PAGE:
“They mostly come at night…mostly.”

"If I had opposable thumbs, I'd kill you."
“If I had opposable thumbs, I’d kill you.”
You're invited to make yourself at home in "Insidious."
You’re invited to make yourself at home in “Insidious.”

By Luke

These dark, dark nights, when dawn feels like a million years away, are perfect for viewing scary movies on your home screen. Fortunately, the good folks at Fontana Regional Library have assembled some shadowed DVD gems that are guaranteed to deliver a shiver. These are little titles that may have escaped your notice, but they’re waiting for you, like a black widow spider in a dark corner.

“Insidious” plunges a sweet family into the worst kind of parental horror, complete with other-worldly David Lynch-swirls of surrealism. This is one of those movies that unspools with its own uneasy dream logic. The sounds that are just out of frame and the quick jump cuts to leering faces dredged up from Goya’s nightmares ensure that you’re in for a journey into the darkest heart of “The Twilight Zone.” So pervasive is that eerie atmosphere that Tiny Tim’s hymn to hippie bliss, “Tiptoe Through the Tulips,” is twisted into something blood-chillingly evil.

it all starts out as a lark in "Chronicle."
it all starts out as a lark in “Chronicle.”

What happens when a trio of teens with some serious emotional issues are granted god-like powers? That’s the question posed by “Chronicle” and its answer is both savage and poignant. Recall the bewildering day-to-day stresses, simmering jealousies and non-stop jabs of high school life and then consider how you’d react if given the chance to get even. Believe me, it ain’t pretty.

As a precaution, Dr. Jackman straps himself in when he feels certain urges.
As a precaution, Dr. Jackman straps himself in when he feels certain “unnatural” urges.
It doesn't work.
It doesn’t work.

You’d think that there’d be no new hoops for Robert Louis Stevenson’s “The Strange Case of Dr. Jekyll and Mr. Hyde” to jump through. “Jekyll” completely changes the equation. The BBC and Writer Steven Moffat stage some dramatic changes that bring the character/s into the 21st Century. James Nesbitt gives a tour de force as the tormented protagonist, wringing every drop of misery out of the not-so-hapless Dr. Jackman and imbuing Jackman’s other half with an unabashed glee that recalls Hannibal Lector’s manic little brother. The pair play a knife’s-edge battle of wills as they struggle to obtain control of their lives. Compounding the problem are Jackman’s innocent family (unaware of the good doctor’s alter ego) who become targets for Hyde, and a shadowy organization that seems to know a great deal about Jackman and the original 19th century case that Stevenson fictionalized for his novella. Nesbitt delivers a career-defining performance that eschews prosthetic makeup and digital seasoning and instead relies upon sheer bravado acting. It’s all dosed with sudden gouts of blood and flashes of dark humor. You think you know this story. You don’t.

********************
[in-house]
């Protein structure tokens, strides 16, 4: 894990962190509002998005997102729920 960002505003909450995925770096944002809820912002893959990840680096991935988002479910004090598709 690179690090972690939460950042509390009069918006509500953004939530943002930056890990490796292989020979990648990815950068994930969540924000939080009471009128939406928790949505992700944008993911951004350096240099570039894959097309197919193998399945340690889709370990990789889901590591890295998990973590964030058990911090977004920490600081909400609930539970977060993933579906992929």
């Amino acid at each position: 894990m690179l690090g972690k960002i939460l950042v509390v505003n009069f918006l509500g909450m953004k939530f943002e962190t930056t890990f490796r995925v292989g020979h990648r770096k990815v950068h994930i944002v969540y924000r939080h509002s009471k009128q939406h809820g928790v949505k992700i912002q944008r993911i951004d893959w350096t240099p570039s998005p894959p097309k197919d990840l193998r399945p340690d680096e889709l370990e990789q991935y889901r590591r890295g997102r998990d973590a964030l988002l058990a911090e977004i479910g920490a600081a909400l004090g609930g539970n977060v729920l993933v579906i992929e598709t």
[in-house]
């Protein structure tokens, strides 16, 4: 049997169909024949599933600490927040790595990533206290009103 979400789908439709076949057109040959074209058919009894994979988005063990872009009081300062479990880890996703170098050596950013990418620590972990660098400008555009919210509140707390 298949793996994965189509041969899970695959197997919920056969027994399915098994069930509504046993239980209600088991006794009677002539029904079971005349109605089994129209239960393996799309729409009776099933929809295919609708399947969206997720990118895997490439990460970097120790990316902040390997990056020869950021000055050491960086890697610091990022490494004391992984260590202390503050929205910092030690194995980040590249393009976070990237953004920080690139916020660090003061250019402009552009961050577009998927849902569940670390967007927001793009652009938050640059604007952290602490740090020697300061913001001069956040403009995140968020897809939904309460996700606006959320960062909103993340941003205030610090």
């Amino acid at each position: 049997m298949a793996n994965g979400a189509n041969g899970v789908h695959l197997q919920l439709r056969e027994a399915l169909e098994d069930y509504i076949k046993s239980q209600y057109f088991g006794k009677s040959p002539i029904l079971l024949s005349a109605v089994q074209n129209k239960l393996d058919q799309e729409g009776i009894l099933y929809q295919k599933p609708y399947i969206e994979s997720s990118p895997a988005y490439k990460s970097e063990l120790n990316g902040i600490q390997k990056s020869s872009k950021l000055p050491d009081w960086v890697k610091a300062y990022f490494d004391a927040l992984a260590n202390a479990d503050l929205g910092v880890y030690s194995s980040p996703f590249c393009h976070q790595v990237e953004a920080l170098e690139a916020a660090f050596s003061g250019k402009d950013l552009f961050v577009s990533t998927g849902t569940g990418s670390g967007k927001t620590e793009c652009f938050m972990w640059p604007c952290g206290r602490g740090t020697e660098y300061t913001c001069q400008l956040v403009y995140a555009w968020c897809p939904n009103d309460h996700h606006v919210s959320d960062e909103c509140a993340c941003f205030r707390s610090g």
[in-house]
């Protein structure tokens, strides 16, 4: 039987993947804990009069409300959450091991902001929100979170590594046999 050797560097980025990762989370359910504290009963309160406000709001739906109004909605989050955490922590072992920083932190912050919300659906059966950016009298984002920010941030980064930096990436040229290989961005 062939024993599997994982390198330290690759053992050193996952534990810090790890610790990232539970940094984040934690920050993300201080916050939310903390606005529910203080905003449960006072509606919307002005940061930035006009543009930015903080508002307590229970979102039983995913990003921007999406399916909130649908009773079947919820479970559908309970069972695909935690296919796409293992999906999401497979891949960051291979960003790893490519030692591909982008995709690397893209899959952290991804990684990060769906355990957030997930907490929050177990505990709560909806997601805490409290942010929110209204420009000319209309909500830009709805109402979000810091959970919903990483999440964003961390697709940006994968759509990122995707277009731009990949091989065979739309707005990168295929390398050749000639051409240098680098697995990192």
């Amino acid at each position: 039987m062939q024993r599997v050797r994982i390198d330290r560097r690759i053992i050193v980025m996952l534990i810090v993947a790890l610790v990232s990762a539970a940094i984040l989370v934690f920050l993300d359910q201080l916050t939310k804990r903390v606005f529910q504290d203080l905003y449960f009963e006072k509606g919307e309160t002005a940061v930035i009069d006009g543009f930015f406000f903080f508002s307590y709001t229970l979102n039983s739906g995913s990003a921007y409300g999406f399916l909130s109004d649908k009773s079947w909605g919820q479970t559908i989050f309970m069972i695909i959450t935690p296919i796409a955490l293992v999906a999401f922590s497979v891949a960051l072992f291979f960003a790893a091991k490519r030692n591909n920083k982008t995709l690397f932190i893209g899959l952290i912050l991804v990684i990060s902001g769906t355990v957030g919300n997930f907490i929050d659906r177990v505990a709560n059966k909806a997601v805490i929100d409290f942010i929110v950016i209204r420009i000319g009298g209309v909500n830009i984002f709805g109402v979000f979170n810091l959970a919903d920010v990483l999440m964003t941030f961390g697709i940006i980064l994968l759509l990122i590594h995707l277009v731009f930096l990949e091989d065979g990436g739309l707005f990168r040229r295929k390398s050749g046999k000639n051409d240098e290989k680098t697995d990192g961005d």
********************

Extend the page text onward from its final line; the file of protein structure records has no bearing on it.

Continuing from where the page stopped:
Believe me, you really don't want to meet her "Mama."
Believe me, you really don’t want to meet her “Mama.”

OK, the premise of “Mama” is creepy enough: A pair of young sisters, Victoria and Lilly,  thought dead for five years, are found surviving in the deep woods. They’re  are  taken in by their uncle  and his raven-haired girlfriend,  who try to figure out how these feral girls managed to survive.

As blended families go, we’re a long, long way from “The Brady Bunch.”

But director/screenwriter Andy Muschietti twists this domestic tragedy into something rich and strange with hints that maybe the girls aren’t quite orphans. The adults in this movie are willfully blind to the psychic wounds that these girls bear and they somehow ignore the girls’ whispered chats with “Mama.” You wouldn’t forgive me if I told you any more. In a post last year, I mentioned how my co-worker Megan’s youth was warped by her exposure to “Poltergeist.” “Mama” threatens to do the same for a new generation.

H.P. Lovecraft’s fevered “Call of Cthulhu” has defied cinematic translation ever since its publication in 1928. And it’s no wonder — it’s emotions are operatic and oversized; the plotting is disjointed and constantly threatens to plunge into parody; and, finally, its reliance on a cosmic terror dredged up from the dark pools of racial memory is impossible to storyboard.

After a 63 million-year slumber, Great Lord Cthulhu finally receives the silent treatment.
After a 63 million-year slumber, Great Lord Cthulhu finally receives the silent treatment.

Impossible, that is, until the H.P. Lovecraft Historical Society undertook this most daunting challenge.  Their elegant solution: Film it as a silent movie. In gorgeous black-and-white (with age-appropriate scratches and aged film stock) and backed by a full symphonic score, the thing soars. Those overheated emotions find perfect expression with the broad gestures perfected by mummers like Lon Chaney in the first two decades of the last century. And as a herky-jerky stop motion figure, Lord Cthulhu achieves an undeniable majesty.

It was only a movie.  Sweet dreams.
It was only a movie. Sweet dreams.

One thought on ““They mostly come at night…mostly.”

  1. Well, we watched the Conjuring after reading this. It is pretty good. I like how the ghosts/demons were blatant in this one, not relying on subtleties. Insidious is definitely creepier, but doesn’t have a particularly strong ending.

    Chronicle is another we really liked. Had a different feel to it, and the teens act in realistic fashion.

    We always appreciate a look at horror movies beyond the standard “classics” of the genre.

    Thanks, Luke!


Comments are closed.